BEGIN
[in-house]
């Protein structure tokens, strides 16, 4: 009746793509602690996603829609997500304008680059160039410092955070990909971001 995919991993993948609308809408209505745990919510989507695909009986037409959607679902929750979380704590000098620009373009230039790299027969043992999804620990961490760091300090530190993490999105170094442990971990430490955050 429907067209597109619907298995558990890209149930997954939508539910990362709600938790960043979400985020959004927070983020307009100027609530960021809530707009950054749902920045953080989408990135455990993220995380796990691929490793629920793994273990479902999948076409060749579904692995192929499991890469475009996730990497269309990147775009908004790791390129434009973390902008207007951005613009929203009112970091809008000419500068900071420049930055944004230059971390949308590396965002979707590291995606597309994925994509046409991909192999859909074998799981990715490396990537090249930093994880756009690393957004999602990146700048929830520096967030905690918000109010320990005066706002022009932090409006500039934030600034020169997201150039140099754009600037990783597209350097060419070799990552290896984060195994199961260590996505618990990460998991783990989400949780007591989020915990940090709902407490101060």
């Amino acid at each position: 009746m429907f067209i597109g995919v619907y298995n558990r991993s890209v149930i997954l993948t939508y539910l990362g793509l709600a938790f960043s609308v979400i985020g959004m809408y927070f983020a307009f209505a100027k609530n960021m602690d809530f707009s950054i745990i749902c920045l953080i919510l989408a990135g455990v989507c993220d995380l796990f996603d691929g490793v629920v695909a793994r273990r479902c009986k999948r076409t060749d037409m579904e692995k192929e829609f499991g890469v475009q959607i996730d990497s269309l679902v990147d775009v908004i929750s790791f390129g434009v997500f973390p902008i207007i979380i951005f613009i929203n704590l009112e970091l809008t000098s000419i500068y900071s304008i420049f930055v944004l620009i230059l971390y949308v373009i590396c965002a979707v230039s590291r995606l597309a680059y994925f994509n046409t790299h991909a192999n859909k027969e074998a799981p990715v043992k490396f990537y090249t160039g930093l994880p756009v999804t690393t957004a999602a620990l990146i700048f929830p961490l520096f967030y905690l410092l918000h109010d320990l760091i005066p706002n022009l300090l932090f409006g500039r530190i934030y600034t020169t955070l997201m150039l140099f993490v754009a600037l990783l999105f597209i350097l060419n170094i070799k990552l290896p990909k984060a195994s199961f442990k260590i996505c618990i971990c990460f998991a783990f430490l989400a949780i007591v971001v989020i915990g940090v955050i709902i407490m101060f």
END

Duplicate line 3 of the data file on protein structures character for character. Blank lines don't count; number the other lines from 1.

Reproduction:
């Amino acid at each position: 009746m429907f067209i597109g995919v619907y298995n558990r991993s890209v149930i997954l993948t939508y539910l990362g793509l709600a938790f960043s609308v979400i985020g959004m809408y927070f983020a307009f209505a100027k609530n960021m602690d809530f707009s950054i745990i749902c920045l953080i919510l989408a990135g455990v989507c993220d995380l796990f996603d691929g490793v629920v695909a793994r273990r479902c009986k999948r076409t060749d037409m579904e692995k192929e829609f499991g890469v475009q959607i996730d990497s269309l679902v990147d775009v908004i929750s790791f390129g434009v997500f973390p902008i207007i979380i951005f613009i929203n704590l009112e970091l809008t000098s000419i500068y900071s304008i420049f930055v944004l620009i230059l971390y949308v373009i590396c965002a979707v230039s590291r995606l597309a680059y994925f994509n046409t790299h991909a192999n859909k027969e074998a799981p990715v043992k490396f990537y090249t160039g930093l994880p756009v999804t690393t957004a999602a620990l990146i700048f929830p961490l520096f967030y905690l410092l918000h109010d320990l760091i005066p706002n022009l300090l932090f409006g500039r530190i934030y600034t020169t955070l997201m150039l140099f993490v754009a600037l990783l999105f597209i350097l060419n170094i070799k990552l290896p990909k984060a195994s199961f442990k260590i996505c618990i971990c990460f998991a783990f430490l989400a949780i007591v971001v989020i915990g940090v955050i709902i407490m101060f």